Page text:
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State provides more than $1.6 million in loan forgiveness for sewer overhauls in Great Barrington and Adams

plant (copy)

The sewer plant in Adams. A low-interest loan from the state combined with more than $1.1 million in loan forgiveness will fund an overhaul of the system. 

GREAT BARRINGTON — A state agency that funds wastewater projects is giving more than $1.6 million in loan forgiveness to two Berkshire towns to overhaul dated sewer systems.

To upgrade four sewer pump stations, Great Barrington will receive $486,968 in forgiveness from a $4.5 million low-interest loan from the state.

Adams will see $1,188,354 in forgiveness of a roughly $6.8 million loan to overhaul various parts of its wastewater system — one that was built in 1968 and hasn’t had any upgrades since 2006.

The money was awarded by the Massachusetts Clean Water Trust, which helps cities and towns with financing for water infrastructure projects. The money comes from state revolving fund programs that collaborate with the federal Environmental Protection Agency and the Massachusetts Department of Environmental Protection.

The trust made the announcement on Dec. 14 that 43 projects statewide were awarded a total of $107.3 million in loan forgiveness, according to a news release from the Office of State Treasurer and Receiver, Deborah Goldberg, who is also chair of the water trust.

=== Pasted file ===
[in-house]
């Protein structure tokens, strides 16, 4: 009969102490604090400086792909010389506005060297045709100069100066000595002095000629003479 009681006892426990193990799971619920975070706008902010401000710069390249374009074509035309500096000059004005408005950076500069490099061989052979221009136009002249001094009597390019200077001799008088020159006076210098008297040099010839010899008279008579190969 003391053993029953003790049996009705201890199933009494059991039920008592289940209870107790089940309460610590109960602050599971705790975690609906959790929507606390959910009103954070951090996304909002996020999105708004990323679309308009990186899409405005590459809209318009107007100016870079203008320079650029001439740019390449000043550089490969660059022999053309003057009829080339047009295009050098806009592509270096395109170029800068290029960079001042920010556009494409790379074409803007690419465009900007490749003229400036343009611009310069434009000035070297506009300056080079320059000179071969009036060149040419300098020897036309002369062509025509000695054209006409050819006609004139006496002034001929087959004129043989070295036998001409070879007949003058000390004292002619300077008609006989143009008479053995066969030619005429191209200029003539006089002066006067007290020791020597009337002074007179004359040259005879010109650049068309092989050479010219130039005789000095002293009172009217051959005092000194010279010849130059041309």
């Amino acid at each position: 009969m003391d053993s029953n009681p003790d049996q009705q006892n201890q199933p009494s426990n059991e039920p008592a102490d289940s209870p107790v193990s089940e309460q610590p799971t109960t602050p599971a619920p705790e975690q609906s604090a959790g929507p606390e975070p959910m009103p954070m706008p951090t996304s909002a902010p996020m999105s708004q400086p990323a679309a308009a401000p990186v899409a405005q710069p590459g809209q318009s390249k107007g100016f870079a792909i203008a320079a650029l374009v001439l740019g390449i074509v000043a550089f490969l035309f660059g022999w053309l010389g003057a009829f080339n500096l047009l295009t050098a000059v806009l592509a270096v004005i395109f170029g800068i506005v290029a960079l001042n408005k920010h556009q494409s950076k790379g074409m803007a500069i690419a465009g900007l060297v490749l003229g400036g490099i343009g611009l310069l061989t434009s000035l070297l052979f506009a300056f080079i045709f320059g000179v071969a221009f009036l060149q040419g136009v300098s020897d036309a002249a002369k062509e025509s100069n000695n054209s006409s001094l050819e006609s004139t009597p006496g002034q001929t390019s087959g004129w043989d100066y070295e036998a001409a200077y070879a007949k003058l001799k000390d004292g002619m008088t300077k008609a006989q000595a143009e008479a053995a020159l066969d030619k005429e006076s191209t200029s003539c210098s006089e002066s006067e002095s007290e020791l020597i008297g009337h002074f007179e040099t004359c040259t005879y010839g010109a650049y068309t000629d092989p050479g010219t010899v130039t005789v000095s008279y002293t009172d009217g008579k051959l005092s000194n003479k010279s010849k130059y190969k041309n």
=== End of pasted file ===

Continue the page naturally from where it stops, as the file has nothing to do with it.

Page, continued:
The state's ranking of "disadvantaged communities" helps it decide which towns need more financial help for infrastructure projects.
'Flushable' wipes a persistent - and costly - menace to Berkshire sewer pumps (copy)

The inside of one of Great Barrington's four pumping stations. The aging systems will be overhauled this spring with a low-interest loan from the state, of which nearly $500,000 will be forgiven. 

The pump station upgrades are part of Great Barrington’s larger plan to modernize its system. Work to the stations at Cone Avenue, Risingdale, South Main Street and at the Fairgrounds will start late spring or early summer, according to Department of Public Works Superintendent Joseph Aberdale.

Both Aberdale and Wastewater Department Superintendent Paula Ely said supply-chain problems and price hikes have delayed the work. “Some of the pipes they need have a 50-week lead time,” Ely said. Aberdale said he’s seeing the problem crop up with other projects as well.

Great Barrington DPW halts projects, reminds residents not to flush wipes

The work in Adams will be extensive to repair and replace aging systems. “The town of Adams has performed general maintenance and rebuilt equipment to maintain WWTF operation; however, many components have far exceeded their anticipated life expectancy,” the announcement said.

Systems in “disadvantaged communities’’ received additional loan forgiveness. Both Adams and Great Barrington are considered disadvantaged based town income levels. Lenox is the only town in Berkshire County that is not ranked as disadvantaged.

Heather Bellow can be reached at hbellow@berkshireeagle.com or 413-329-6871.

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